of a job and just gave up. Anyway, let’s have a look
and see how smooth it can be, using the peg spanner here, turn that, just trying to take up
a bit of that slack. It’s quite stiff in there, but bottom bracket, there’s no movement and it’s nice and smooth. So we’re in luck, I’m just
gonna refit that lock ring and put the crank on, we’re
pretty much good to go, but don’t worry there’s a couple of things I am gonna do on it. Now you didn’t think that
I was gonna be able to get this bike up and running
for only a couple of quid like I spent on this cable here, did you? No, in fact, I am gonna put
on some new tires on this bike because these are
certainly past their best and, well, I want to have
the best puncture protection, if ever I do go touring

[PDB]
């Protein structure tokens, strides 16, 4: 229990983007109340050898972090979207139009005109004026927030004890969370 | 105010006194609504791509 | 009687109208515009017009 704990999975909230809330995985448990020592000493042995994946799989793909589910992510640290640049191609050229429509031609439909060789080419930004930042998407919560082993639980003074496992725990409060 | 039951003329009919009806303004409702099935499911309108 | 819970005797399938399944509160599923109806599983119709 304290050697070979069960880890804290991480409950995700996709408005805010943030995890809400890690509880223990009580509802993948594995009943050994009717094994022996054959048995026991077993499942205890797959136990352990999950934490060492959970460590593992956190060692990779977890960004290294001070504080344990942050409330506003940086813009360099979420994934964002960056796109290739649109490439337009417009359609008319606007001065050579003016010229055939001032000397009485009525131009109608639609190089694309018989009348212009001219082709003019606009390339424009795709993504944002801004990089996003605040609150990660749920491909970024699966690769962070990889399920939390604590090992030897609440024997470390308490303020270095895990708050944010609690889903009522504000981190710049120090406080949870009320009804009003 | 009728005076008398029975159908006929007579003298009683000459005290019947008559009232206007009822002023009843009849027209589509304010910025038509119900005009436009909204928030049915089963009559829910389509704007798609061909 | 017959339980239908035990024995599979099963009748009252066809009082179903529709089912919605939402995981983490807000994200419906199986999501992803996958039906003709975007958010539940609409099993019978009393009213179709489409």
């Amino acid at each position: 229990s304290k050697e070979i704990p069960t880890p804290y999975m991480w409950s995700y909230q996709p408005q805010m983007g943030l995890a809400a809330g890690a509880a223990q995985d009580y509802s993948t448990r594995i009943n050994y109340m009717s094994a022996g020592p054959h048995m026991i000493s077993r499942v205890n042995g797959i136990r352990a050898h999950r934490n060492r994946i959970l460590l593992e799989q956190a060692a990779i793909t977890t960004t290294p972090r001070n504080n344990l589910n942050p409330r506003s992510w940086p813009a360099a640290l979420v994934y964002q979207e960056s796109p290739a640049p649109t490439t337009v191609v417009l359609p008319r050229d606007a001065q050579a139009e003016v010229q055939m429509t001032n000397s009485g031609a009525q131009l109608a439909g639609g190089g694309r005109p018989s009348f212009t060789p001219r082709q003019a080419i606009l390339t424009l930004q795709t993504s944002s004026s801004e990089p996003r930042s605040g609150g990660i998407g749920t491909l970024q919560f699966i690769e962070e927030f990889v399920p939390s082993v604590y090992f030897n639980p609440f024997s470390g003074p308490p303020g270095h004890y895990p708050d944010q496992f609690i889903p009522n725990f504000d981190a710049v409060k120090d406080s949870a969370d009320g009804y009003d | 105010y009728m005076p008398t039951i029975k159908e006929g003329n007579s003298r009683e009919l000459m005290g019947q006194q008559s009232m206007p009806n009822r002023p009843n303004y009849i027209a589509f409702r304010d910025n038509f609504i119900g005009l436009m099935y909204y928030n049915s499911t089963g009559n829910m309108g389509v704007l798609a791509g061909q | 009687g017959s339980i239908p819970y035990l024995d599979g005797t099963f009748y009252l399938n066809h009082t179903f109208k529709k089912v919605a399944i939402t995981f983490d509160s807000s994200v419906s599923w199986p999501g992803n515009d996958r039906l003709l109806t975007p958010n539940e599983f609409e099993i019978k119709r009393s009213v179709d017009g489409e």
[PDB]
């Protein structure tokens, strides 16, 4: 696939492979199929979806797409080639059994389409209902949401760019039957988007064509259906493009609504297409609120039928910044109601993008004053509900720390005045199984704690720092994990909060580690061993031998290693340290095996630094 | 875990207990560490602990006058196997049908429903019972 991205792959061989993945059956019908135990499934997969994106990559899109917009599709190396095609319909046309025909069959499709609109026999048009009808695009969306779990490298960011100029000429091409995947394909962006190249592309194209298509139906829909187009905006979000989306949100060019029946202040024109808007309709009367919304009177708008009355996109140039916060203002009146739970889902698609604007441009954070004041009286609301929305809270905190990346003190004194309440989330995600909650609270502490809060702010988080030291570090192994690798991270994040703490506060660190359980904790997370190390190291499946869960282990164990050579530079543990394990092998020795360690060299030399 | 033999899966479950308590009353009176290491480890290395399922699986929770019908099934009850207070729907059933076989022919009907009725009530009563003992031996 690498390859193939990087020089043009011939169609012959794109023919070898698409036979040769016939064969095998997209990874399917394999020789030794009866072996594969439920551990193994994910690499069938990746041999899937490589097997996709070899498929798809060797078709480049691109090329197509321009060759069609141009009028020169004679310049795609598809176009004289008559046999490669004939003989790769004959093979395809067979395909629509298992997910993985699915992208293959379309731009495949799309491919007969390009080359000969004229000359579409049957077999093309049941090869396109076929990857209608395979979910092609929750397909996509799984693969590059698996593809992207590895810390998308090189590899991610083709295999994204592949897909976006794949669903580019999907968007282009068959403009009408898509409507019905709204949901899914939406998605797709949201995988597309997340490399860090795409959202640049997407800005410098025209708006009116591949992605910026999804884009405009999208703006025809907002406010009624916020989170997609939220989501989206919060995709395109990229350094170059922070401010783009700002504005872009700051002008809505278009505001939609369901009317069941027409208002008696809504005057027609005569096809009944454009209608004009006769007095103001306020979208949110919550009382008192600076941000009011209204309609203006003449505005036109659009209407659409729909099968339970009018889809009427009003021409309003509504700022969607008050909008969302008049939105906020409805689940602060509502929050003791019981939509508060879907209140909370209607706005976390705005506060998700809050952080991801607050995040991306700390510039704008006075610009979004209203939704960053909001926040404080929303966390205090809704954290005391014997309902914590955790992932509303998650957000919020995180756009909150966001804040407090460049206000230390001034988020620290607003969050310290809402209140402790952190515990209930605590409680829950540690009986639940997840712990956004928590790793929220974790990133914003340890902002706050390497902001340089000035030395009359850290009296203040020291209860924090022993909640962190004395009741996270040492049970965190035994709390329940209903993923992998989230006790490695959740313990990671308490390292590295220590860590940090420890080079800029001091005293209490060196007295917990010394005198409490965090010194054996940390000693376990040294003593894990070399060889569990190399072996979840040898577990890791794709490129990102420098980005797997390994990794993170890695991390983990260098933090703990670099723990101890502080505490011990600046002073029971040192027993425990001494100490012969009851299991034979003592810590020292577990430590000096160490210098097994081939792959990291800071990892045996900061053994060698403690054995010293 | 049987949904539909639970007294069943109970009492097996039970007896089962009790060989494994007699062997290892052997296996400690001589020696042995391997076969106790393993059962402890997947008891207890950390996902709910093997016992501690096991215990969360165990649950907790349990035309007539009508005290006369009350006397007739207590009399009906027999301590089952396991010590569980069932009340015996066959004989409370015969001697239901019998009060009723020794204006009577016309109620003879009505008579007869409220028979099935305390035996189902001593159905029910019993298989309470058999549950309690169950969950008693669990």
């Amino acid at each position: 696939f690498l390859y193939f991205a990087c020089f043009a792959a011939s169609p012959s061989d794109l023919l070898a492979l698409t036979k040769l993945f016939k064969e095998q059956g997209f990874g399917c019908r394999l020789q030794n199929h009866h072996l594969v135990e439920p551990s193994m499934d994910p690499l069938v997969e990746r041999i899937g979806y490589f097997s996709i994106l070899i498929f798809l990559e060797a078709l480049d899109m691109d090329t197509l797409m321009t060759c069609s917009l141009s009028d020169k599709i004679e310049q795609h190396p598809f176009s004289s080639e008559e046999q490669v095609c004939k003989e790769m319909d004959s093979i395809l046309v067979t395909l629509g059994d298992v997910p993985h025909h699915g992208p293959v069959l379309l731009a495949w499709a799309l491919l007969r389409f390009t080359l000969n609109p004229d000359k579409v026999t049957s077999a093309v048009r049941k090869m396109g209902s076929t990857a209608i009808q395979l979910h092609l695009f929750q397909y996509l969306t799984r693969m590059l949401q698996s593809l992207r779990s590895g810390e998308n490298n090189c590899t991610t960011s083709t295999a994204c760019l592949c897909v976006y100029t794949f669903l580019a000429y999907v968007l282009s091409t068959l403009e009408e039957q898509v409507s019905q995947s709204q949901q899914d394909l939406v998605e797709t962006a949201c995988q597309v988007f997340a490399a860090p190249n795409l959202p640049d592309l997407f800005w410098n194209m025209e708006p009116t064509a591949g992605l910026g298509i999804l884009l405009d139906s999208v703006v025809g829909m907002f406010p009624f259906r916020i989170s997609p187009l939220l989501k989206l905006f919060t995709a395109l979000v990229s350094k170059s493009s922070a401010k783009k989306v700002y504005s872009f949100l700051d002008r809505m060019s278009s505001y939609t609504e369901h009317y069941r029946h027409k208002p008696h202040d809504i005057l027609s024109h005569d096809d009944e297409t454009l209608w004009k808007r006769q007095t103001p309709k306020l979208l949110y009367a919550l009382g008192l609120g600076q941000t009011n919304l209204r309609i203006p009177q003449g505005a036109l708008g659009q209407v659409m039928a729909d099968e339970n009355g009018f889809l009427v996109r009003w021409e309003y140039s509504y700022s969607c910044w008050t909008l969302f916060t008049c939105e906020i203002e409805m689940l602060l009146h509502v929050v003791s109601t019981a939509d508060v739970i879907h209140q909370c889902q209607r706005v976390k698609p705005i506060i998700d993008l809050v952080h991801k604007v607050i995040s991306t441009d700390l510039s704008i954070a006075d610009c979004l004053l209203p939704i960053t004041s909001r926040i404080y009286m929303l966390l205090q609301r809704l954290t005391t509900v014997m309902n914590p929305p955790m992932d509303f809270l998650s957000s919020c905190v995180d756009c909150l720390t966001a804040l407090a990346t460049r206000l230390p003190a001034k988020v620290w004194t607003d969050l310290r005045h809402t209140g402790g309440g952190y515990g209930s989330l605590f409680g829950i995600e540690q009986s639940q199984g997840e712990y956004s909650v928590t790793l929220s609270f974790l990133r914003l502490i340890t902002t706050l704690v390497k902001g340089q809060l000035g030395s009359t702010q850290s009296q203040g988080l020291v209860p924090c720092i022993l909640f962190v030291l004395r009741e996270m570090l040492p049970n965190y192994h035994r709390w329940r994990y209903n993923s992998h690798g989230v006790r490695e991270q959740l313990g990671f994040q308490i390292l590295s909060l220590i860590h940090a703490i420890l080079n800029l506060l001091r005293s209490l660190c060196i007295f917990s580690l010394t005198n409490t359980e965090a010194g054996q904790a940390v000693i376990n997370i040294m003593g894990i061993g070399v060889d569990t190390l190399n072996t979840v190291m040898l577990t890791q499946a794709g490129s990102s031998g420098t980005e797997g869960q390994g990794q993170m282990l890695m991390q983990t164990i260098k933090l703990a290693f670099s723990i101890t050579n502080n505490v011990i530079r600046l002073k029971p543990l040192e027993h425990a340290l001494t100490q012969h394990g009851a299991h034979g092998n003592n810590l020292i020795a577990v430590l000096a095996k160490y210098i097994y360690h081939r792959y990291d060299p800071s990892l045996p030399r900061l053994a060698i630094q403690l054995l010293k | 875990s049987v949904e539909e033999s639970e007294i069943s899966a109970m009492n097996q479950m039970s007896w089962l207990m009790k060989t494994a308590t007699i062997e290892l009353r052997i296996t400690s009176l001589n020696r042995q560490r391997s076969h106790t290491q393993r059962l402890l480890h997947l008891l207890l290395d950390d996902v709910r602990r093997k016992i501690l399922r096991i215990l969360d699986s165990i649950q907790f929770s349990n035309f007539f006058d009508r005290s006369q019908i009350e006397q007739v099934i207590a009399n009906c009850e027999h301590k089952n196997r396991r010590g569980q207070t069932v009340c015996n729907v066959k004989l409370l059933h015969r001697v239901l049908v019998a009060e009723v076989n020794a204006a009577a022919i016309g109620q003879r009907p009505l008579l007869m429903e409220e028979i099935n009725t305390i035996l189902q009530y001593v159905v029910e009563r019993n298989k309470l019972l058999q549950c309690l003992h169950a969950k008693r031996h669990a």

cycling on this bike. So, a little bit of investment
there is more than worth it. Now I’m sure you’ll agree
that by putting some new tires on this bike it is gonna
make sure that my riding is gonna be slightly better
protected against punctures, as well as safer when cornering, not to mention that those
tires I just removed were quite frankly terrifying as when I was popping them off the rim, they were cracking and the smell, well that didn’t leave
much to the imagination. Now, there is one final thing I’m gonna do and that is wrap the handlebars, however I’m not gonna put
you through all of that because I’m pretty particular
when it comes to it, instead there is a video for that. Now, a little bit of advice, if ever you’re walking along
and you see a sign like this, don’t carry on walking. Stop, take that bike,
because it could well be an absolute gem like I’ve
found here with this. I’m amazed with it to be perfectly honest. Now remember as well to let me know what you would check on a bike if you found it at the side of the road, let me know down there
in the comments section and, as ever, give this